An unhappy grandmother called the Highland County Sheriff's Department in Hillsboro, Ohio, to inform them she was not happy with the treatment of her grandson upon his arrest.
On August 15, 2014, an officer at (HCSO) took the call from the angry grandmother wanting to know why they were not feeding and taking care of her grandson who was locked up in jail.
After listening to the grandmother's complaint Lieutenant Chris Lengefield found the whole situation odd. Soon he knew she was a victim of an elderly phone scam used to target older people into sending money thinking they were helping a family member. The officer explained to the lady that she was victim of a phone scam and that her grandson wasn't in jail.
Elderly phone scams target vulnerable people every day, a Knoxville woman lost $10,000 of her life savings after telling her that her grandson had been in an accident and needed money. He was in Air Force training so she complied and wired money. They called her several more times adding to the damage and fines until she had paid much of her savings.
Lengefield says the caller addressed her as grandma and she asked who it was and he answered by saying you don't know who I am. That is when family members often guess which family member it is and fill in the details.
When the grandmother questioned the scammer about not sounding like her grandson, he says he has been fighting a chest cold all week and tells her what happened to land him in jail and how much money he needs to get out.
He explains that he got a ride and the driver had cocaine in the trunk which he had no idea about and he was arrested and needed money to get out of jail. Adding that he is innocent and hungry and the deputies won't feed him and it has been hours.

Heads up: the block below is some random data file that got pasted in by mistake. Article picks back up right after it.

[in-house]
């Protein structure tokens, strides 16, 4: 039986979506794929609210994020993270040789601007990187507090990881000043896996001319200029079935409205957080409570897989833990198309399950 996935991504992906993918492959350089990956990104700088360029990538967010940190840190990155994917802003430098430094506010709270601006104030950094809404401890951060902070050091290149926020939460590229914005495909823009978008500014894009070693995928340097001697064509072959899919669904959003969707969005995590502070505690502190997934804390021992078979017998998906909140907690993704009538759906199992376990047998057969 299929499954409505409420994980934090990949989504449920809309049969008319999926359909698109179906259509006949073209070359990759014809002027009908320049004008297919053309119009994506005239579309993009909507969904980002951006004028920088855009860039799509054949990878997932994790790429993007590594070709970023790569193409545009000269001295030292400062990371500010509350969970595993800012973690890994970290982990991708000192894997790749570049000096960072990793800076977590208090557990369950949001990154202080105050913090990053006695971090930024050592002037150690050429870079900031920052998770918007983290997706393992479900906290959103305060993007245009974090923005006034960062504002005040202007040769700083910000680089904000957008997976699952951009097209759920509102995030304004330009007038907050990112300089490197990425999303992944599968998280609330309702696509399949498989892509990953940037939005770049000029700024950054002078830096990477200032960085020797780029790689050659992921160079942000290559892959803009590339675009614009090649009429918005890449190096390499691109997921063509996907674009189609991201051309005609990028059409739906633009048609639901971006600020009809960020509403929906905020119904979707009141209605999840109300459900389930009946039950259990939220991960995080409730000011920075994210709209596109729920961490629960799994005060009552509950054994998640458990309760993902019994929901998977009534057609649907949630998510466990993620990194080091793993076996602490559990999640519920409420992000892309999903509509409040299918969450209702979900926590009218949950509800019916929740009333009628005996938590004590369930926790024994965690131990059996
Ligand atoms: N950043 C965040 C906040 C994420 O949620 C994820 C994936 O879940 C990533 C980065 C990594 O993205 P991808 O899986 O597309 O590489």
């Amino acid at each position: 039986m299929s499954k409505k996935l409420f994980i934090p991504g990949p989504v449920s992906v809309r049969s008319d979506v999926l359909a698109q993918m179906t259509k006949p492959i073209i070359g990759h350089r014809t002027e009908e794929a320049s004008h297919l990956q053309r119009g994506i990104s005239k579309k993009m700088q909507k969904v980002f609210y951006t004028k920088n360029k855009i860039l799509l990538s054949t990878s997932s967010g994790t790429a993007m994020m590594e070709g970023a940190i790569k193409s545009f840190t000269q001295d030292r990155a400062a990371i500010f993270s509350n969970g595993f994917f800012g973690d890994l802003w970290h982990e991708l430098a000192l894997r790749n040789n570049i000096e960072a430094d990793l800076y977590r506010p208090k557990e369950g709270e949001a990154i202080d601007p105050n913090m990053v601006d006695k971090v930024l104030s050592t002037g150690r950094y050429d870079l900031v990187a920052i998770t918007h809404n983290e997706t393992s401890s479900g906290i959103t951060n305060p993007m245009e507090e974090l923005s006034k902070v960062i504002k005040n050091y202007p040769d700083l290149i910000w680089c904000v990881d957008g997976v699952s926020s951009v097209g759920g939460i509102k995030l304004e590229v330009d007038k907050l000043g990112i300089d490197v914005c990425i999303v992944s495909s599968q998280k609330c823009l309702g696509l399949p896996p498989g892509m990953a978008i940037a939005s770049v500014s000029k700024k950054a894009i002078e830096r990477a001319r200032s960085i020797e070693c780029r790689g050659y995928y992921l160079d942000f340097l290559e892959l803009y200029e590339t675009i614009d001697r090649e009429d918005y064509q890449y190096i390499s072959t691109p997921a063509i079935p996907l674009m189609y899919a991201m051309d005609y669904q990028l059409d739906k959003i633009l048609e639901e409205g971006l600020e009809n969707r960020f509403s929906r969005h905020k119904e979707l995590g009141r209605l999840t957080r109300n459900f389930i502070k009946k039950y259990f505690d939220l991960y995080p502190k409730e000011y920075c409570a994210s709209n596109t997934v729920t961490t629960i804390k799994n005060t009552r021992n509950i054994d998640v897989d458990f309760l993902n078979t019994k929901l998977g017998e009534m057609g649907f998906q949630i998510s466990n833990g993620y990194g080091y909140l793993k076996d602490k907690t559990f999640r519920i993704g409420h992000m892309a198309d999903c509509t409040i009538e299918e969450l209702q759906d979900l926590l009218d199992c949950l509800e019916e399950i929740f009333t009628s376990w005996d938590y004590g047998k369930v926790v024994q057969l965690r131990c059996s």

Grandmother then offers to help and he says, "I need you to put $500 on two Green Dot Money cards and call Officer Baker at
The convincing male, gave her the Sheriff's Office address and the officer's badge number. Lengefield said, “Grandma then called me to yell at me for not feeding her grandson. I'm thankful she did, because it was determined to be a scam attempt. Her grandson was not in jail and the phone number the male used originated from another country.”
If grandma had put cash on the cards and gave the numbers to the scammer the criminal would then own the card and money on them; leaving her worried about her grandson, and $1,000 missing from her account. This time the scam artist targeted the wrong grandmother and fortunately, she was angry and skeptical enough to call the Sheriff’s Office.
The HCSO advises anyone receiving a suspicious call such as this to call local law enforcement officials. Officers do not use credit card information, Green Dot money cards or wire transfers to get someone out of jail. The officers would not mistreat inmates while being held after an arrest, if you get this type of call, be sure to return a call to the local Sheriff’s Department to report it. Caller I.D. will show when a law enforcement office is calling and will include a local number. It is best to always call back to make sure the call is legit.
There are many money scammers and identity thieves’ who will do anything to get their hands on your money. Knowing what kind of scams are going around is your best defense says the HCSO. And not all scams are by strangers, at times a caregiver, family member; friend or neighbor will isolate a senior from others and take advantage of their money and property.